Simple comparison of cumin vs. coriander (with table)

cumin vs. coriander
Cumin has a smoky, earthy flavor, while coriander has a light, citrusy taste. While they are part of the same family and share some similarities, they have different flavor profiles. Additionally, cumin is native to the eastern Mediterranean region and western Asia, and coriander is native to the Mediterranean region, including Southern Europe, North Africa, and southwestern Asia.

Are coriander and cumin the same thing?

Coriander refers to the seeds of the coriander plant (Coriandrum Sativum), which are round and light brown. They have a citrusy and slightly sweet flavor, with hints of lemon and a subtle earthiness. You can purchase it as coriander seeds, coriander flowers, ground coriander, and coriander leaves (cilantro).

Cumin (called jeera in Hindi) comes from the dried seeds of the flowering plant Cuminum cyminum. The seeds are oblong and brown, with a distinctive nutty and spicy flavor. Cumin is often used in spicy Middle East and Indian dishes, as well as in Latin American cuisine. It can add a warming depth to various cuisines and spice mixes.

What are the differences between cumin and coriander?

Cumin vs. coriander
Cumin vs. coriander

Origin

Cumin is native to the eastern Mediterranean region and western Asia, and it has been used for thousands of years in Middle Eastern, Indian, and Mexican cuisine. 

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Coriander is native to the Mediterranean region, including Southern Europe, North Africa, and southwestern Asia. It has been used for more than 7,000 years in various cuisines worldwide.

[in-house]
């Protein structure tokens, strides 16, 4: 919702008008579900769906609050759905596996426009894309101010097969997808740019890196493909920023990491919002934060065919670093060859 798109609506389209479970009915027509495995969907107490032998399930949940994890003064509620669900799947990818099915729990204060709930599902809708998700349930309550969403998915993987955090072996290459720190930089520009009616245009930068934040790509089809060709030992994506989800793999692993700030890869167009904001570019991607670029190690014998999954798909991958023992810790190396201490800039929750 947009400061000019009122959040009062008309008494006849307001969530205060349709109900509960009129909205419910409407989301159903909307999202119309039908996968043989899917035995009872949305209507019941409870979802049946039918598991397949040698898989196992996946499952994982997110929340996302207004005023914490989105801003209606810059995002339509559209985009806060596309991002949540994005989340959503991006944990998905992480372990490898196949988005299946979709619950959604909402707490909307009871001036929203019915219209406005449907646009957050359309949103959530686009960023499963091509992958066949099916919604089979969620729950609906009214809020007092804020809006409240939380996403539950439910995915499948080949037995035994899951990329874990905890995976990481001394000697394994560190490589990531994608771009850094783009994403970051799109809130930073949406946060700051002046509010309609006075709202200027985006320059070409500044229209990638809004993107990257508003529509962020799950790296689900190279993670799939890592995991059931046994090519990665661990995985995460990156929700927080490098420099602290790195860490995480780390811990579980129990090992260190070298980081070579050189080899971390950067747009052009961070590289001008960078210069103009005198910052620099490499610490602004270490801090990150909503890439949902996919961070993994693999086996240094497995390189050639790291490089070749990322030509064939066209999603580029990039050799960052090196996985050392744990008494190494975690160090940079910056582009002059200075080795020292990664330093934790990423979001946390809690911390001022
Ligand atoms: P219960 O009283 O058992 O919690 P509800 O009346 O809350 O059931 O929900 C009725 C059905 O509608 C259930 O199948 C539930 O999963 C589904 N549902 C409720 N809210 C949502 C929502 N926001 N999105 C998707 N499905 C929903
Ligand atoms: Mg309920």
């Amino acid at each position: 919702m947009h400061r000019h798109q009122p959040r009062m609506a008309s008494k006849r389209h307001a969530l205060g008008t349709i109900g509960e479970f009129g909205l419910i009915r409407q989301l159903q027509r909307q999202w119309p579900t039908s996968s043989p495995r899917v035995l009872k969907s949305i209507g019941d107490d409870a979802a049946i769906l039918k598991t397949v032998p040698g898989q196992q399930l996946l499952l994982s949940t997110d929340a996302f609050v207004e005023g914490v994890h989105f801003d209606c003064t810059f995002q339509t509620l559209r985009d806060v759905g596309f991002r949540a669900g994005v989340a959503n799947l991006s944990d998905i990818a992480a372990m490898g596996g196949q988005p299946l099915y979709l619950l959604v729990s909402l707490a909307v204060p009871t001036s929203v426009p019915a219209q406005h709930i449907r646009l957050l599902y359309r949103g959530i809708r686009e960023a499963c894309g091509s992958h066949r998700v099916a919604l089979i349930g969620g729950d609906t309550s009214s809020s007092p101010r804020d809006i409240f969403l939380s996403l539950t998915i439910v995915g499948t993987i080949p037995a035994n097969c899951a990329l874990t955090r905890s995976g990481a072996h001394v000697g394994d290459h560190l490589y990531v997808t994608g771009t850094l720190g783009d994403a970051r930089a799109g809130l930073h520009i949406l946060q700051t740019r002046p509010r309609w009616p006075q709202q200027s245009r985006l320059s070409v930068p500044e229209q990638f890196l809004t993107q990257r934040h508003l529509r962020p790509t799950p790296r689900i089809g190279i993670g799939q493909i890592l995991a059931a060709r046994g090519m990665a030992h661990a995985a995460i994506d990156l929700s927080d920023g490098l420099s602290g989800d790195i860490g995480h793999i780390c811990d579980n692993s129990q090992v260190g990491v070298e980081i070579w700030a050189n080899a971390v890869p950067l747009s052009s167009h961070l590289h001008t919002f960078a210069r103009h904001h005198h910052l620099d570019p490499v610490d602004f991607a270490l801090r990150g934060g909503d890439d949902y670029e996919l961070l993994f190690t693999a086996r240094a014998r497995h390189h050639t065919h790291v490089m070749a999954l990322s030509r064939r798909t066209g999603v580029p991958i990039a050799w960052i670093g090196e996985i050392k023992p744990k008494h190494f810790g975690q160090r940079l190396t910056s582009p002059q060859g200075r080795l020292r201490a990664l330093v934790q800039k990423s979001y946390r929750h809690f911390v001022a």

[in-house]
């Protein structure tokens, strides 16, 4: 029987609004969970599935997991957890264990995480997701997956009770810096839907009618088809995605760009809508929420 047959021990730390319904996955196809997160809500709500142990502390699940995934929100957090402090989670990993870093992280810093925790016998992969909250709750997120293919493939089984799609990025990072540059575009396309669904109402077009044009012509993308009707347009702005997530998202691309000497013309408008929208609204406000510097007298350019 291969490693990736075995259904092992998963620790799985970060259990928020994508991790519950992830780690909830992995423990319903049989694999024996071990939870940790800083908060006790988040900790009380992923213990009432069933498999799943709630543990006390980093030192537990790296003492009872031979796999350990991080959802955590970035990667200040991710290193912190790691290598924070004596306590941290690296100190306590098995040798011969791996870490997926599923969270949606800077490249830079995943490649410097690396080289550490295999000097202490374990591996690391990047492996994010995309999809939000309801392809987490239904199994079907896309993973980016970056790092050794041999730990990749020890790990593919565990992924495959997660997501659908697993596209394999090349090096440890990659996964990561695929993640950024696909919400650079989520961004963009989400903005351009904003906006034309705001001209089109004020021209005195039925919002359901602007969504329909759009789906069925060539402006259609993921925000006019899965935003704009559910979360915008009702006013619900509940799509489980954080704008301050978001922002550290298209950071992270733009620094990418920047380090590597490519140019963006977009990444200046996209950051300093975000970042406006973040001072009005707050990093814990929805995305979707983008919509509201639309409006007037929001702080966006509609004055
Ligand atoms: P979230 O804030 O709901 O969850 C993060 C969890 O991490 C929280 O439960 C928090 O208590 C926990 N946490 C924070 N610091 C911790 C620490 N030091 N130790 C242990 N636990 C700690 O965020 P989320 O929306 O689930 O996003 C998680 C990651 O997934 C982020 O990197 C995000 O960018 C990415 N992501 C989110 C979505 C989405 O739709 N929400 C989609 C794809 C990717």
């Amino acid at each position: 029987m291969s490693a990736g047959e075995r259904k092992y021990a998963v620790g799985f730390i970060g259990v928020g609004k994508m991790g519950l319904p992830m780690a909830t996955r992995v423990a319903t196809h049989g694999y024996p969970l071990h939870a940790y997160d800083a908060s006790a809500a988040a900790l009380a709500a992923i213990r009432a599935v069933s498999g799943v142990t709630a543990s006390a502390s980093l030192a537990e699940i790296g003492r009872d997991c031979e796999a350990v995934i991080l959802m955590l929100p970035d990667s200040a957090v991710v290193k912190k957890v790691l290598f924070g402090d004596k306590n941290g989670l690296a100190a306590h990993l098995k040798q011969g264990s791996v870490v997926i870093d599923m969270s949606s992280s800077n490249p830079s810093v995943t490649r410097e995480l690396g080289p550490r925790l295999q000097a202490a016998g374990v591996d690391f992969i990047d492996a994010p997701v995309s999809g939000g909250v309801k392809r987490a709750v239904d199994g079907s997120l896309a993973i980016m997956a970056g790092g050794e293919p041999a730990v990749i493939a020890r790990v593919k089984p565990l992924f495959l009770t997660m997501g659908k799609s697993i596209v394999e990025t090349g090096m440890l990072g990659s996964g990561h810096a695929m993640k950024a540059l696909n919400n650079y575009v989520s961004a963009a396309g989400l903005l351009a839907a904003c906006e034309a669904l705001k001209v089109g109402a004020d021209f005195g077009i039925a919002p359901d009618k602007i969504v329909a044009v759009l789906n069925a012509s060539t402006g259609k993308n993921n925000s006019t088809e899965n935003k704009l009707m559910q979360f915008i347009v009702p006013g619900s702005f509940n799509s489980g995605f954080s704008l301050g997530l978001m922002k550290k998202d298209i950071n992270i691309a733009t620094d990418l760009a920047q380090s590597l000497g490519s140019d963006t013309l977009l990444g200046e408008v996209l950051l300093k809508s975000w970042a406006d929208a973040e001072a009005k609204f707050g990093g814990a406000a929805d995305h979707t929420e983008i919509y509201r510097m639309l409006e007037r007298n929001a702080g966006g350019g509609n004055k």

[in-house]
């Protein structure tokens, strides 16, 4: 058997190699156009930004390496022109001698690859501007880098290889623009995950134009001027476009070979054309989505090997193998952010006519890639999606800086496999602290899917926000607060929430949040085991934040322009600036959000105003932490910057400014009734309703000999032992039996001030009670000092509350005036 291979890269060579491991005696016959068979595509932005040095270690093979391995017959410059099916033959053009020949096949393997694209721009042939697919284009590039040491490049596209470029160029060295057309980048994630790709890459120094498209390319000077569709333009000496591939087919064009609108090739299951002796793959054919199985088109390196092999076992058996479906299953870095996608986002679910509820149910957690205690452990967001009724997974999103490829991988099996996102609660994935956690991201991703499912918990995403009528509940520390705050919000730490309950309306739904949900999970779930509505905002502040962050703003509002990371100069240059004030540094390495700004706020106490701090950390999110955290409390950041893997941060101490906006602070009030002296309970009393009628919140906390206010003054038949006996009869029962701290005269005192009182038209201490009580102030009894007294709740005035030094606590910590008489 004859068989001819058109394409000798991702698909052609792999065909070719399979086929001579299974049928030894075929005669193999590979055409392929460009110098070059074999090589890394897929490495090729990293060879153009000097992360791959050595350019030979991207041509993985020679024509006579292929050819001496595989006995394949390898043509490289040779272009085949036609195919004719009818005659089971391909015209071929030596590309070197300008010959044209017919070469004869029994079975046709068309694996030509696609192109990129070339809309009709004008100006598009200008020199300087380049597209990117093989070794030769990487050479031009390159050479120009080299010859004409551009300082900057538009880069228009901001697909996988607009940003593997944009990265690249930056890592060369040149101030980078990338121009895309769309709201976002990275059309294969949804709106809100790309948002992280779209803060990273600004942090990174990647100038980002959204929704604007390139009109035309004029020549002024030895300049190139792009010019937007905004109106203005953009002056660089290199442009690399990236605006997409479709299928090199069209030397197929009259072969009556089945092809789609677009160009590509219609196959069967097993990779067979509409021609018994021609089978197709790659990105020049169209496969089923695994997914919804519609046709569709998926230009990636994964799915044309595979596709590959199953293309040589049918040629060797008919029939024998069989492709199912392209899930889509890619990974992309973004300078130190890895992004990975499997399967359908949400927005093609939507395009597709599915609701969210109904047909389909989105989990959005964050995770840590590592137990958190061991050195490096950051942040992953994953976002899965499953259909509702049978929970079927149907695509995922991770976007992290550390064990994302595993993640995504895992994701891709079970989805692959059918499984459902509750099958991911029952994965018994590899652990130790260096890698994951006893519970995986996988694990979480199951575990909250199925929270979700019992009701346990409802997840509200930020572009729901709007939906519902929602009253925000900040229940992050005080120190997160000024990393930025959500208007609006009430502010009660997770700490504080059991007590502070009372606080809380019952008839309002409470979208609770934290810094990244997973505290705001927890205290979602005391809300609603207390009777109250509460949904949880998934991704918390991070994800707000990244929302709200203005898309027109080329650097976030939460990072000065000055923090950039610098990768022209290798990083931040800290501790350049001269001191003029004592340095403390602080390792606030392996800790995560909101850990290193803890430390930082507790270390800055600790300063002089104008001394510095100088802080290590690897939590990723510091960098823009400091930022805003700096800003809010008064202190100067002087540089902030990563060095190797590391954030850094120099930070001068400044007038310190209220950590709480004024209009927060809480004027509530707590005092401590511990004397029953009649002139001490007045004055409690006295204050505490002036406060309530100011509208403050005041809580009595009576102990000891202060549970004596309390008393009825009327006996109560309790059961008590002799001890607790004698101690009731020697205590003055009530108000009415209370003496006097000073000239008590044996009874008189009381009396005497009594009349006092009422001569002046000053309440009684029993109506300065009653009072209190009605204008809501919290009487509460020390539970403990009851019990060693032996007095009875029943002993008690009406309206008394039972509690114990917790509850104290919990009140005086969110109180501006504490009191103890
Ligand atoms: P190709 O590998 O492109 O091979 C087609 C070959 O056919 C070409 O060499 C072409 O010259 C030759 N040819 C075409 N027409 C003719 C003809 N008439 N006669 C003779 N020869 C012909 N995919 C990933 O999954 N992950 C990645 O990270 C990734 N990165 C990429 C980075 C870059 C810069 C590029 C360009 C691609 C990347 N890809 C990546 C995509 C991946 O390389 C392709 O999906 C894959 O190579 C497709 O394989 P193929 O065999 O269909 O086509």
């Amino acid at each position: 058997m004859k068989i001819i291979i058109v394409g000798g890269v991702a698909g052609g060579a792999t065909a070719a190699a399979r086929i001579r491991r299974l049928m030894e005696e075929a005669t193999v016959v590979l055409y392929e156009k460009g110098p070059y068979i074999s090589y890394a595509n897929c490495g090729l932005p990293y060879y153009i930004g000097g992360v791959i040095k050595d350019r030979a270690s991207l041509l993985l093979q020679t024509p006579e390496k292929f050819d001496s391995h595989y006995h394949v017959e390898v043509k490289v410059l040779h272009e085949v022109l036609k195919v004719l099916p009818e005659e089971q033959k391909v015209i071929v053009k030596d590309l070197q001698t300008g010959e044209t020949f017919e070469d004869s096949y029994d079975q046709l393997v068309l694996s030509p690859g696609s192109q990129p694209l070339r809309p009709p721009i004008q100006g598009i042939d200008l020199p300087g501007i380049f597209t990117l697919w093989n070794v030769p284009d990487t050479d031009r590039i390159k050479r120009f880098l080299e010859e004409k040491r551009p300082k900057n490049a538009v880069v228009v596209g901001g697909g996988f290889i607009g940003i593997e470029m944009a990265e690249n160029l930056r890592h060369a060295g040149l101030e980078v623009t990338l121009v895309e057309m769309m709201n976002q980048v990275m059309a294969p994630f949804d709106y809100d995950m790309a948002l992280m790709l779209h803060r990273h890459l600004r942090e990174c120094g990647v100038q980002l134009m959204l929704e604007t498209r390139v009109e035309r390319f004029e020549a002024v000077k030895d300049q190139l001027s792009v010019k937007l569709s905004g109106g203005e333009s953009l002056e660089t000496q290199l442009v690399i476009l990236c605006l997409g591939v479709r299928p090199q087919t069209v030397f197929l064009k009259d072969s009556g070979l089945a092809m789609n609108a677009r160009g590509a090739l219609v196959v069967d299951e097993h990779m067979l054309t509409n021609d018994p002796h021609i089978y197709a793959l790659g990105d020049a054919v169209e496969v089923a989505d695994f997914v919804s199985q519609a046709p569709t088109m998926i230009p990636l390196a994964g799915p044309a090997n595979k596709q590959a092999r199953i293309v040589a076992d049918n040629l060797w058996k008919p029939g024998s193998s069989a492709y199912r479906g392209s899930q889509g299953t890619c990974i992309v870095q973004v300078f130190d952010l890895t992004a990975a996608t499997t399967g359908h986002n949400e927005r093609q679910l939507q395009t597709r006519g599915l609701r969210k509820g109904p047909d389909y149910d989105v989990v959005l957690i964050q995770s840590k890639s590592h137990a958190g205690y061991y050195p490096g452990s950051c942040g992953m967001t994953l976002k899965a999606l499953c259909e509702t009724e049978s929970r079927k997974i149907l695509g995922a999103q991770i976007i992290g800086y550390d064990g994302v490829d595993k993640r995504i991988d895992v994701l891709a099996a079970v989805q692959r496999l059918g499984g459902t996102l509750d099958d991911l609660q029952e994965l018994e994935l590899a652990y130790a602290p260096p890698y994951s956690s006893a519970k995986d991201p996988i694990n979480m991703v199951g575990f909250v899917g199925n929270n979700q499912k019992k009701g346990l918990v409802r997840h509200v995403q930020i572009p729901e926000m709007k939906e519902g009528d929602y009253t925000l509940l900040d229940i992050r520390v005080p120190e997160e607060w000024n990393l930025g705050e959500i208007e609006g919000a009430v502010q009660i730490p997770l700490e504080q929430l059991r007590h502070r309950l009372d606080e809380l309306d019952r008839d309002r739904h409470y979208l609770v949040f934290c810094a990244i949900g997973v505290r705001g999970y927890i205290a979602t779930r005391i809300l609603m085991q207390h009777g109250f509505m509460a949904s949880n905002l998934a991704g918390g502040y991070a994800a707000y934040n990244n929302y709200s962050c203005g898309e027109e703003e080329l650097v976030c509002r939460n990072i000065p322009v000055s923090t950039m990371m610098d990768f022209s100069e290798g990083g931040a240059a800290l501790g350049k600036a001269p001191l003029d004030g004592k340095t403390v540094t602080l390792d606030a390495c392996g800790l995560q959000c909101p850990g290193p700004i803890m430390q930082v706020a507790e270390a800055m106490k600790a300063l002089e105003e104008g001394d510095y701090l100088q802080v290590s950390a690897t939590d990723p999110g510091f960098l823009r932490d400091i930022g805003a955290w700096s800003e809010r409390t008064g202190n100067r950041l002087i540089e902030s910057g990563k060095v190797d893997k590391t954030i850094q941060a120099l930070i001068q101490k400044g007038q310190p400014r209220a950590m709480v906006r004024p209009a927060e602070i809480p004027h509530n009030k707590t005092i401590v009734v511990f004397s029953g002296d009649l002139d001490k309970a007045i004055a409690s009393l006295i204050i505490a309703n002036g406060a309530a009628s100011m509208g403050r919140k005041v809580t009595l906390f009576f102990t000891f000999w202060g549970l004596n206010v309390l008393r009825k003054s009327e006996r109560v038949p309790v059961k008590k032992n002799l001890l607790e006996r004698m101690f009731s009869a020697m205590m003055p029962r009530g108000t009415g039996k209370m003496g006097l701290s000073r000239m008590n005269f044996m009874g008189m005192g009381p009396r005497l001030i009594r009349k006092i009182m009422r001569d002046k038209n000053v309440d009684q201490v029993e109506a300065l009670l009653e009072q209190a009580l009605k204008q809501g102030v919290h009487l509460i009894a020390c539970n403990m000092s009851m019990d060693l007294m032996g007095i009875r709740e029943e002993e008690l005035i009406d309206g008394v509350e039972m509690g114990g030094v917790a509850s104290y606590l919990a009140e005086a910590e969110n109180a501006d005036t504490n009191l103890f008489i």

Appearance

Cumin and coriander belong to the Apiaceae family of plants and have a similar appearance. However, cumin seeds are darker, smaller, slightly curved, and resemble caraway seeds, while coriander seeds are light brown and round, with a slight depression in the center.

Flavor

The flavor of cumin is warm, earthy, and slightly bitter flavor with a hint of sweetness, while coriander has a mild, sweet, and somewhat citrusy flavor with a touch of peppery warmth. Cumin is also slightly spicy, while coriander is not. Both highly aromatic spices can add depth and complexity to various dishes.

Applications

Cumin and coriander are common in various cuisines and dishes, from Middle Eastern stews and curries to Mexican chili and Indian biryanis. Cumin is often present in meat dishes, soups, and chili recipes. 

In contrast, coriander is common in Indian and Southeast Asian curries, Middle Eastern and Mediterranean dishes, pickling, and sausages.

Both spices work well in Indian spice blends, such as garam masala, curry powder, and za’atar.

Shelf life

Cumin and coriander seeds have a similar shelf life of about 2 to 3 years when stored in an airtight container in a cool, dry place away from light and moisture. However, ground cumin and coriander have a shorter shelf life of about 6 months to a year due to exposure to air, light, and moisture.

Form

Cumin and coriander are available as whole seeds or in ground form. Whole seeds are often toasted or dry-roasted before being ground or used in cooking to enhance their flavor and aroma. Ground cumin powder and coriander are convenient but can quickly lose their potency and flavor.

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Comparison Table

CuminCoriander
OriginEastern Mediterranean region and western AsiaMediterranean region, including Southern Europe, North Africa, and southwestern Asia
AppearanceDarker and smaller with a slightly curved shapeLight brown and round with a slight depression in the center
FlavorWarm, earthy, slightly bitter with a hint of sweetness; slightly pungentMild, sweet, slightly citrusy with a touch of peppery warmth